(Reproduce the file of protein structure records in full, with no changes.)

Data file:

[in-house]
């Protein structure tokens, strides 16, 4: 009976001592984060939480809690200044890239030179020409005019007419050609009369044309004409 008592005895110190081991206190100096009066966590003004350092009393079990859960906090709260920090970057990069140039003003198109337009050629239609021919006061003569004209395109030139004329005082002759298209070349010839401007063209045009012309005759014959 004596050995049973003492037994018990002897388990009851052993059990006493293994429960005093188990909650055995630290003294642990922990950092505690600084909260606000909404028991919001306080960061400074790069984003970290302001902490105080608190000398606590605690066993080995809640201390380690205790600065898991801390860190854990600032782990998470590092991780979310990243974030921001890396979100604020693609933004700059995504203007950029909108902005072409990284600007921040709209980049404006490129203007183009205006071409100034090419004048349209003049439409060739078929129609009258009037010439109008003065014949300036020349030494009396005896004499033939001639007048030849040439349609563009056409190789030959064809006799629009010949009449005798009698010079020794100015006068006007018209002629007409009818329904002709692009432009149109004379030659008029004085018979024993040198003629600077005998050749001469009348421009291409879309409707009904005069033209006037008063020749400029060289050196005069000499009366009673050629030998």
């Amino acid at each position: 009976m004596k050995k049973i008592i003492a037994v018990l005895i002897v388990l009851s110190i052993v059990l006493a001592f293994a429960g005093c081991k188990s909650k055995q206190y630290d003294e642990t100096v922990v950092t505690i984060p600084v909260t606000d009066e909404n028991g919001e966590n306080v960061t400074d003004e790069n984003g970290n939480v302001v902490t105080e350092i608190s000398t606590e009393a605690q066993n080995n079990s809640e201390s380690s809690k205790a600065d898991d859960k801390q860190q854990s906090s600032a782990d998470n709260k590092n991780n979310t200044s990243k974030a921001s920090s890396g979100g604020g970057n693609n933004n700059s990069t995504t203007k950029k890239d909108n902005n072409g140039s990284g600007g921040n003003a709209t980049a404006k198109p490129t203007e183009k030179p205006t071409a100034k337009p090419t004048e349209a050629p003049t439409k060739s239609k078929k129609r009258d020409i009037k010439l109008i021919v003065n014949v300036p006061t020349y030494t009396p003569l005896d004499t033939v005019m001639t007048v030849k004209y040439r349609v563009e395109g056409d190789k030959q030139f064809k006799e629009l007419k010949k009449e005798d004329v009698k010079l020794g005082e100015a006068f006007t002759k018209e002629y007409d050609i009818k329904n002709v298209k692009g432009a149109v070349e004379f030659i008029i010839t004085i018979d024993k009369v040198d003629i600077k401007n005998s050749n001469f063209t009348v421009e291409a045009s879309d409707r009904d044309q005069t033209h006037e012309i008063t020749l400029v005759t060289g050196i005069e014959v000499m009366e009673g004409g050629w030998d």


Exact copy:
[in-house]
């Protein structure tokens, strides 16, 4: 009976001592984060939480809690200044890239030179020409005019007419050609009369044309004409 008592005895110190081991206190100096009066966590003004350092009393079990859960906090709260920090970057990069140039003003198109337009050629239609021919006061003569004209395109030139004329005082002759298209070349010839401007063209045009012309005759014959 004596050995049973003492037994018990002897388990009851052993059990006493293994429960005093188990909650055995630290003294642990922990950092505690600084909260606000909404028991919001306080960061400074790069984003970290302001902490105080608190000398606590605690066993080995809640201390380690205790600065898991801390860190854990600032782990998470590092991780979310990243974030921001890396979100604020693609933004700059995504203007950029909108902005072409990284600007921040709209980049404006490129203007183009205006071409100034090419004048349209003049439409060739078929129609009258009037010439109008003065014949300036020349030494009396005896004499033939001639007048030849040439349609563009056409190789030959064809006799629009010949009449005798009698010079020794100015006068006007018209002629007409009818329904002709692009432009149109004379030659008029004085018979024993040198003629600077005998050749001469009348421009291409879309409707009904005069033209006037008063020749400029060289050196005069000499009366009673050629030998």
């Amino acid at each position: 009976m004596k050995k049973i008592i003492a037994v018990l005895i002897v388990l009851s110190i052993v059990l006493a001592f293994a429960g005093c081991k188990s909650k055995q206190y630290d003294e642990t100096v922990v950092t505690i984060p600084v909260t606000d009066e909404n028991g919001e966590n306080v960061t400074d003004e790069n984003g970290n939480v302001v902490t105080e350092i608190s000398t606590e009393a605690q066993n080995n079990s809640e201390s380690s809690k205790a600065d898991d859960k801390q860190q854990s906090s600032a782990d998470n709260k590092n991780n979310t200044s990243k974030a921001s920090s890396g979100g604020g970057n693609n933004n700059s990069t995504t203007k950029k890239d909108n902005n072409g140039s990284g600007g921040n003003a709209t980049a404006k198109p490129t203007e183009k030179p205006t071409a100034k337009p090419t004048e349209a050629p003049t439409k060739s239609k078929k129609r009258d020409i009037k010439l109008i021919v003065n014949v300036p006061t020349y030494t009396p003569l005896d004499t033939v005019m001639t007048v030849k004209y040439r349609v563009e395109g056409d190789k030959q030139f064809k006799e629009l007419k010949k009449e005798d004329v009698k010079l020794g005082e100015a006068f006007t002759k018209e002629y007409d050609i009818k329904n002709v298209k692009g432009a149109v070349e004379f030659i008029i010839t004085i018979d024993k009369v040198d003629i600077k401007n005998s050749n001469f063209t009348v421009e291409a045009s879309d409707r009904d044309q005069t033209h006037e012309i008063t020749l400029v005759t060289g050196i005069e014959v000499m009366e009673g004409g050629w030998d």